GitHub Engineering

GitHub Pages, our static site hosting service, has always had a very simple architecture. From launch up until around the beginning of 2015, the entire service ran on a single pair of machines (in active/standby configuration) with all user data stored across 8 DRBD backed partitions. Every 30 minutes, a cron job would run generating an nginx map file mapping hostnames to on-disk paths.

There were a few problems with this approach: new Pages sites did not appear until the map was regenerated (potentially up to a 30-minute wait!); cold nginx restarts would take a long time while nginx loaded the map off disk; and our storage capacity was limited by the number of SSDs we could fit in a single machine.

Despite these problems, this simple architecture worked remarkably well for us — even as Pages grew to serve thousands of requests per second to over half a million sites.

When we started approaching the storage capacity limits of a single pair of machines and began to think about what a rearchitected GitHub Pages would look like, we made sure to stick with the same ideas that made our previous architecture work so well: using simple components that we understand and avoiding prematurely solving problems that aren’t yet problems.

The new infrastructure

The new Pages infrastructure has been in production serving Pages requests since January 2015 and we thought we’d share a little bit about how it works.

architecture diagram

Frontend tier

After making it through our load balancers, incoming requests to Pages hit our frontend routing tier. This tier comprises a handful of Dell C5220s running nginx. An ngx_lua script looks at the incoming request and makes a decision about which fileserver to route it to. This involves querying one of our MySQL read replicas to look up which backend storage server pair a Pages site has been allocated to.

Once our Lua router has made a routing decision, we just use nginx’s stock proxy_pass feature to proxy back to the fileserver. This is where ngx_lua’s integration with nginx really shines, as our production nginx config is not much more complicated than:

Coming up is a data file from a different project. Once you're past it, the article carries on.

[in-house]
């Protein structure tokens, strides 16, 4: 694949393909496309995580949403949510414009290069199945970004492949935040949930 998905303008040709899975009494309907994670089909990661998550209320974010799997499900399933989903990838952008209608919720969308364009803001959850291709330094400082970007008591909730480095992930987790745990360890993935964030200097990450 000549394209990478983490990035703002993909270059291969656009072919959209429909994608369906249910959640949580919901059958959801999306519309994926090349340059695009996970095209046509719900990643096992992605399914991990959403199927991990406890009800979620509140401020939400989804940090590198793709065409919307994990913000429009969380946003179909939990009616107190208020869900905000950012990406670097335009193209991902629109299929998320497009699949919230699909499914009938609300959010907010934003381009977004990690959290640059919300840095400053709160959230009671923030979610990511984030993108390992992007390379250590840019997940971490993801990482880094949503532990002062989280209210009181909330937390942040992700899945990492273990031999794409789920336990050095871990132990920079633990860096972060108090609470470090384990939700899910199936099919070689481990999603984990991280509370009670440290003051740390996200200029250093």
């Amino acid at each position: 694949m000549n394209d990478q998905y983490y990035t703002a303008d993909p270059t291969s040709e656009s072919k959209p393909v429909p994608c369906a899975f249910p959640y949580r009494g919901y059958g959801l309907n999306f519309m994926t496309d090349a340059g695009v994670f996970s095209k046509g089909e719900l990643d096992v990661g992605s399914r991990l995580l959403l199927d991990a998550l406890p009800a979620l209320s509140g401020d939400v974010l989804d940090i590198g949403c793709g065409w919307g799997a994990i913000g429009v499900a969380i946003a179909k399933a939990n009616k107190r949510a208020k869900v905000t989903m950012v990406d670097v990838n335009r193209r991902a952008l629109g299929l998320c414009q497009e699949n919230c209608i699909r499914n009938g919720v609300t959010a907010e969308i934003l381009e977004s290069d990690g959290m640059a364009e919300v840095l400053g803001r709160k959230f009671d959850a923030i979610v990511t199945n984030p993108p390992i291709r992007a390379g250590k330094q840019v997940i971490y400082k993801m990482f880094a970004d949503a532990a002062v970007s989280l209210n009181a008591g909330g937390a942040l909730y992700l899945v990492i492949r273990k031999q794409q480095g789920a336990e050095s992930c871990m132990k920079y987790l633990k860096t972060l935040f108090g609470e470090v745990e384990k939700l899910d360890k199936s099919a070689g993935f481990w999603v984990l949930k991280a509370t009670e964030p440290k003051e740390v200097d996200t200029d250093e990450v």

location / {
  set $gh_pages_host "";
  set $gh_pages_path "";

  access_by_lua_file /data/pages-lua/router.lua;

  proxy_set_header X-GitHub-Pages-Root $gh_pages_path;
  proxy_pass http://$gh_pages_host$request_uri;

One of the major concerns we had with querying MySQL for routing is that this introduces an availability dependency on MySQL. This means that if our MySQL cluster is down, so is GitHub Pages. The reliance on external network calls also adds extra failure modes — MySQL queries performed over the network can fail in ways that a simple in-memory hashtable lookup cannot.

This is a tradeoff we accepted, but we have mitigations in place to reduce user impact if we do have issues. If the router experiences any error during a query, it’ll retry the query a number of times, reconnecting to a different read replica each time. We also use ngx_lua’s shared memory zones to cache routing lookups on the pages-fe node for 30 seconds to reduce load on our MySQL infrastructure and also allow us to tolerate blips a little better.

Since we’re querying read replicas, we can tolerate downtime or failovers of the MySQL master. This means that existing Pages will remain online even during database maintenance windows where we have to take the rest of the site down.

We also have Fastly sitting in front of GitHub Pages caching all 200 responses. This helps minimise the availability impact of a total Pages router outage. Even in this worst case scenario, cached Pages sites are still online and unaffected.

Fileserver tier

The fileserver tier consists of pairs of Dell R720s running in active/standby configuration. Each pair is largely similar to the single pair of machines that the old Pages infrastructure ran on. In fact, we were even able to reuse large parts of our configuration and tooling for the old Pages infrastructure on these new fileserver pairs due to this similarity.

We use DRBD to sync Pages site data between the two machines in each pair. DRBD lets us synchronously replicate all filesystem changes from the active machine to the standby machine, ensuring that the standby machine is always up to date and ready to take over from the active at a moment’s notice — say for example if the active machine crashes or we need to take it down for maintenance.

We run a pretty simple nginx config on the fileservers too - all we do is set the document root to $http_x_github_pages_root (after a little bit of validation to thwart any path traversal attempts, of course) and the rest just works.

Wrapping up

Not only are we now able to scale out our storage tier horizontally, but since the MySQL routing table is kept up to date continuously, new Pages sites are published instantly rather than 30 minutes later. This is a huge win for our customers. The fact that we’re no longer loading a massive pre-generated routing map when nginx starts also means the old infrastructure’s cold-restart problem is no longer an issue.

response times

We’ve also been really pleased with how ngx_lua has worked out. Its performance has been excellent — we spend less than 3ms of each request in Lua (including time spent in external network calls) at the 98th percentile across millions of HTTP requests per hour. The ability to embed our own code into nginx’s request lifecycle has also meant that we’re able to reuse nginx’s rock-solid proxy functionality rather than reinventing that particular wheel on our own.

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